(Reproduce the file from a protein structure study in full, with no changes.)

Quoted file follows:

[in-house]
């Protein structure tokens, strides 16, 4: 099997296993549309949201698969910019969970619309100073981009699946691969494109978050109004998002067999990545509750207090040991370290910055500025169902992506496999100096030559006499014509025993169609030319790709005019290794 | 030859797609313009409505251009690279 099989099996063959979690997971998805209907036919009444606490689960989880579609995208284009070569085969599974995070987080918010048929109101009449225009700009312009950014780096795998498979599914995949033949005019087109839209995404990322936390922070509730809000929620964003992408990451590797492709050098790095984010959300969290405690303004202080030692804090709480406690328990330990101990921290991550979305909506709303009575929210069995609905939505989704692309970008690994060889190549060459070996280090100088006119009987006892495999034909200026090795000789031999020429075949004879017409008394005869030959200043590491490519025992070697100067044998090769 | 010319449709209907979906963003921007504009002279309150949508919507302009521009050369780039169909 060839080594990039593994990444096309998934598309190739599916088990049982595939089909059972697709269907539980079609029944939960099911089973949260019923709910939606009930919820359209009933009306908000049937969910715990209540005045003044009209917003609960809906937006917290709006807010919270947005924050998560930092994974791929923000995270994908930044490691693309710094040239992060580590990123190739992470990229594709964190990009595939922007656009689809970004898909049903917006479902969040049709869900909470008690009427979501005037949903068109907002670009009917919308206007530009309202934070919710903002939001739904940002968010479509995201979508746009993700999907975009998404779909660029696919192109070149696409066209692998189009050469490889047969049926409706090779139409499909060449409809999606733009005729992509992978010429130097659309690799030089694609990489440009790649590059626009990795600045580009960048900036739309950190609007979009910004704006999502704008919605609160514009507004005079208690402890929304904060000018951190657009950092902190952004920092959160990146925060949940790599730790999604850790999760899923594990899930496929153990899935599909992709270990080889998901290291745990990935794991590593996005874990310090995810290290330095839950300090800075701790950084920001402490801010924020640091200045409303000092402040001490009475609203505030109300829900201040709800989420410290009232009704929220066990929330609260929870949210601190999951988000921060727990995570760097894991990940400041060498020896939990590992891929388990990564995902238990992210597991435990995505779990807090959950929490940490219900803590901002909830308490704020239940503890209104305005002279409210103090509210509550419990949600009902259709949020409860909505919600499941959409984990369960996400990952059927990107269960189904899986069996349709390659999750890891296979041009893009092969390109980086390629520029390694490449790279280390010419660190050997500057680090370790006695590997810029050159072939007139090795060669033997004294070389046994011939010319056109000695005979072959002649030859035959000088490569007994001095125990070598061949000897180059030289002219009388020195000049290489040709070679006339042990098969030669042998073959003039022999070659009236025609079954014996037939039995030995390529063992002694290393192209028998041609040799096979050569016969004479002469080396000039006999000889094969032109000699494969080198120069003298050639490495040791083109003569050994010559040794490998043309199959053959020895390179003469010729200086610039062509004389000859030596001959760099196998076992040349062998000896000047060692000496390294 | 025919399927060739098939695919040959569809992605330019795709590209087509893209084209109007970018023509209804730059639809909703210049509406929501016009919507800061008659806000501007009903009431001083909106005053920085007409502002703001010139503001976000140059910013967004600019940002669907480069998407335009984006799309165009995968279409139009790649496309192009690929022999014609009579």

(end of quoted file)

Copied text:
[in-house]
């Protein structure tokens, strides 16, 4: 099997296993549309949201698969910019969970619309100073981009699946691969494109978050109004998002067999990545509750207090040991370290910055500025169902992506496999100096030559006499014509025993169609030319790709005019290794 | 030859797609313009409505251009690279 099989099996063959979690997971998805209907036919009444606490689960989880579609995208284009070569085969599974995070987080918010048929109101009449225009700009312009950014780096795998498979599914995949033949005019087109839209995404990322936390922070509730809000929620964003992408990451590797492709050098790095984010959300969290405690303004202080030692804090709480406690328990330990101990921290991550979305909506709303009575929210069995609905939505989704692309970008690994060889190549060459070996280090100088006119009987006892495999034909200026090795000789031999020429075949004879017409008394005869030959200043590491490519025992070697100067044998090769 | 010319449709209907979906963003921007504009002279309150949508919507302009521009050369780039169909 060839080594990039593994990444096309998934598309190739599916088990049982595939089909059972697709269907539980079609029944939960099911089973949260019923709910939606009930919820359209009933009306908000049937969910715990209540005045003044009209917003609960809906937006917290709006807010919270947005924050998560930092994974791929923000995270994908930044490691693309710094040239992060580590990123190739992470990229594709964190990009595939922007656009689809970004898909049903917006479902969040049709869900909470008690009427979501005037949903068109907002670009009917919308206007530009309202934070919710903002939001739904940002968010479509995201979508746009993700999907975009998404779909660029696919192109070149696409066209692998189009050469490889047969049926409706090779139409499909060449409809999606733009005729992509992978010429130097659309690799030089694609990489440009790649590059626009990795600045580009960048900036739309950190609007979009910004704006999502704008919605609160514009507004005079208690402890929304904060000018951190657009950092902190952004920092959160990146925060949940790599730790999604850790999760899923594990899930496929153990899935599909992709270990080889998901290291745990990935794991590593996005874990310090995810290290330095839950300090800075701790950084920001402490801010924020640091200045409303000092402040001490009475609203505030109300829900201040709800989420410290009232009704929220066990929330609260929870949210601190999951988000921060727990995570760097894991990940400041060498020896939990590992891929388990990564995902238990992210597991435990995505779990807090959950929490940490219900803590901002909830308490704020239940503890209104305005002279409210103090509210509550419990949600009902259709949020409860909505919600499941959409984990369960996400990952059927990107269960189904899986069996349709390659999750890891296979041009893009092969390109980086390629520029390694490449790279280390010419660190050997500057680090370790006695590997810029050159072939007139090795060669033997004294070389046994011939010319056109000695005979072959002649030859035959000088490569007994001095125990070598061949000897180059030289002219009388020195000049290489040709070679006339042990098969030669042998073959003039022999070659009236025609079954014996037939039995030995390529063992002694290393192209028998041609040799096979050569016969004479002469080396000039006999000889094969032109000699494969080198120069003298050639490495040791083109003569050994010559040794490998043309199959053959020895390179003469010729200086610039062509004389000859030596001959760099196998076992040349062998000896000047060692000496390294 | 025919399927060739098939695919040959569809992605330019795709590209087509893209084209109007970018023509209804730059639809909703210049509406929501016009919507800061008659806000501007009903009431001083909106005053920085007409502002703001010139503001976000140059910013967004600019940002669907480069998407335009984006799309165009995968279409139009790649496309192009690929022999014609009579």